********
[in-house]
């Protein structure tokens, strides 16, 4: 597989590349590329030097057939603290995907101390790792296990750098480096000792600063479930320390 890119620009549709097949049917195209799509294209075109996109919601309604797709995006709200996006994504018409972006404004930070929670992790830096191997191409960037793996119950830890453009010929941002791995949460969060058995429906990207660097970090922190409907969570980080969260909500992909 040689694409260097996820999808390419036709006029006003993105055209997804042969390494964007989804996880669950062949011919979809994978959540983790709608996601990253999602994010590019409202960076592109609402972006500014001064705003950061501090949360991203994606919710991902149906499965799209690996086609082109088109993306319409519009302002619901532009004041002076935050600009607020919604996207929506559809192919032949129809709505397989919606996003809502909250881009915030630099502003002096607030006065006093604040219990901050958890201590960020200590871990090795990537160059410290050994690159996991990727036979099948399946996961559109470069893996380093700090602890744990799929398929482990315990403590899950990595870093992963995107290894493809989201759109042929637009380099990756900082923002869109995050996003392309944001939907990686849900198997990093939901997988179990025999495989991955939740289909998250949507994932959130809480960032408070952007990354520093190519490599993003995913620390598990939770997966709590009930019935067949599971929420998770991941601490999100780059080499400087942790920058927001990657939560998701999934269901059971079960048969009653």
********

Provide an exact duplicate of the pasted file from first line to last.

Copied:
[in-house]
């Protein structure tokens, strides 16, 4: 597989590349590329030097057939603290995907101390790792296990750098480096000792600063479930320390 890119620009549709097949049917195209799509294209075109996109919601309604797709995006709200996006994504018409972006404004930070929670992790830096191997191409960037793996119950830890453009010929941002791995949460969060058995429906990207660097970090922190409907969570980080969260909500992909 040689694409260097996820999808390419036709006029006003993105055209997804042969390494964007989804996880669950062949011919979809994978959540983790709608996601990253999602994010590019409202960076592109609402972006500014001064705003950061501090949360991203994606919710991902149906499965799209690996086609082109088109993306319409519009302002619901532009004041002076935050600009607020919604996207929506559809192919032949129809709505397989919606996003809502909250881009915030630099502003002096607030006065006093604040219990901050958890201590960020200590871990090795990537160059410290050994690159996991990727036979099948399946996961559109470069893996380093700090602890744990799929398929482990315990403590899950990595870093992963995107290894493809989201759109042929637009380099990756900082923002869109995050996003392309944001939907990686849900198997990093939901997988179990025999495989991955939740289909998250949507994932959130809480960032408070952007990354520093190519490599993003995913620390598990939770997966709590009930019935067949599971929420998770991941601490999100780059080499400087942790920058927001990657939560998701999934269901059971079960048969009653």